Guidelines for adapting cognitive stimulation therapy to other cultures
Elisa Aguirre,1,2 Aimee Spector,3 Martin Orrell1,2
1Division of Psychiatry, University College London, London, UK; 2Research and Development Department, North East London Foundation Trust, Goodmayes Hospital, Essex, UK; 3Clinical, Educational and Health Research Psychology Department, University College London, London, UK
Abstract: Cognitive stimulation therapy (CST) has been shown to be an useful and cost effective intervention that increases cognition and quality of life of people with mild to moderate dementia. It is increasing in popularity in the UK and worldwide, and a number of research teams have examined its effectiveness in other contexts and cultures. However, it is necessary to develop clear evidence-based guidelines for cultural modification of the intervention. This article describes a community-based developmental approach to adapt CST to different cultures, following the five phases of the formative method for adapting psychotherapy (FMAP), an approach that involves collaborating with service users as a first step to generate and support ideas for therapy adaptation. Examples based on clinical and practical experience are presented, along with suggestions for applying these changes in different cultural contexts.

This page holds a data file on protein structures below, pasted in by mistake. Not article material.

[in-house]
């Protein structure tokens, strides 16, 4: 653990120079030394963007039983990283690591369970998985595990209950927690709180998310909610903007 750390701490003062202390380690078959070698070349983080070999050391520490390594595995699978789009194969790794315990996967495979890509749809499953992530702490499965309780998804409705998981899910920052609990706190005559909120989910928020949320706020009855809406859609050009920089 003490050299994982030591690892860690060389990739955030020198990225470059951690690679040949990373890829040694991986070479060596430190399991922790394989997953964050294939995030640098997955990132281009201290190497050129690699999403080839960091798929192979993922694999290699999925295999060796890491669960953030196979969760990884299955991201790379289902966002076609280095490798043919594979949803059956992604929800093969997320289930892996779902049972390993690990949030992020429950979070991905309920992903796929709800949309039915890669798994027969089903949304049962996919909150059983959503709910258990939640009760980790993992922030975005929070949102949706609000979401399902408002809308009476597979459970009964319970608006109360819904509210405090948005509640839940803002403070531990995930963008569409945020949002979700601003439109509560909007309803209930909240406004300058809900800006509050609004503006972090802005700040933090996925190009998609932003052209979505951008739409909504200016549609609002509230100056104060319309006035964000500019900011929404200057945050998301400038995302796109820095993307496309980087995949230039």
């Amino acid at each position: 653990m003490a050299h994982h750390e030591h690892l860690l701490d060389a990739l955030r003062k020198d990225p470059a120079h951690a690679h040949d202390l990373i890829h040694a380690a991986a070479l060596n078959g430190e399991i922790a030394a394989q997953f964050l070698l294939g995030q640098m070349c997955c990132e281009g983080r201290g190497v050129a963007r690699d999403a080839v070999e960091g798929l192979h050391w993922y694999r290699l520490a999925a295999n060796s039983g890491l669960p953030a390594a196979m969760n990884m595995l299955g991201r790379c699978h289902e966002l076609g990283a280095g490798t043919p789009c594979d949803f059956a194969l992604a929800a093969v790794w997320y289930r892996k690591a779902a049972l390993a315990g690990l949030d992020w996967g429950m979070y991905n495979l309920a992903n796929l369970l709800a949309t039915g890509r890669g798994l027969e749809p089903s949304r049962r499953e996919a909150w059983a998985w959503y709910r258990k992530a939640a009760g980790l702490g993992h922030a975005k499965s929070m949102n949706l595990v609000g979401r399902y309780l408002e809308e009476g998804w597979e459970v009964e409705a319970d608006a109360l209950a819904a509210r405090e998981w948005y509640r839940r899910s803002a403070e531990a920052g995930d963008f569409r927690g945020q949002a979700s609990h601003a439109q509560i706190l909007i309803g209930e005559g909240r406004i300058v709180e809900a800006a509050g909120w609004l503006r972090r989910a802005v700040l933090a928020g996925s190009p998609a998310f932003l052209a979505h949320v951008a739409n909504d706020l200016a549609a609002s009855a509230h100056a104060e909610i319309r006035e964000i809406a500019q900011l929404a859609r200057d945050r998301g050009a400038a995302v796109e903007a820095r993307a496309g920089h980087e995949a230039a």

Keywords: CST, culture, adaptation, mild to moderate dementia, dementia, FMAP
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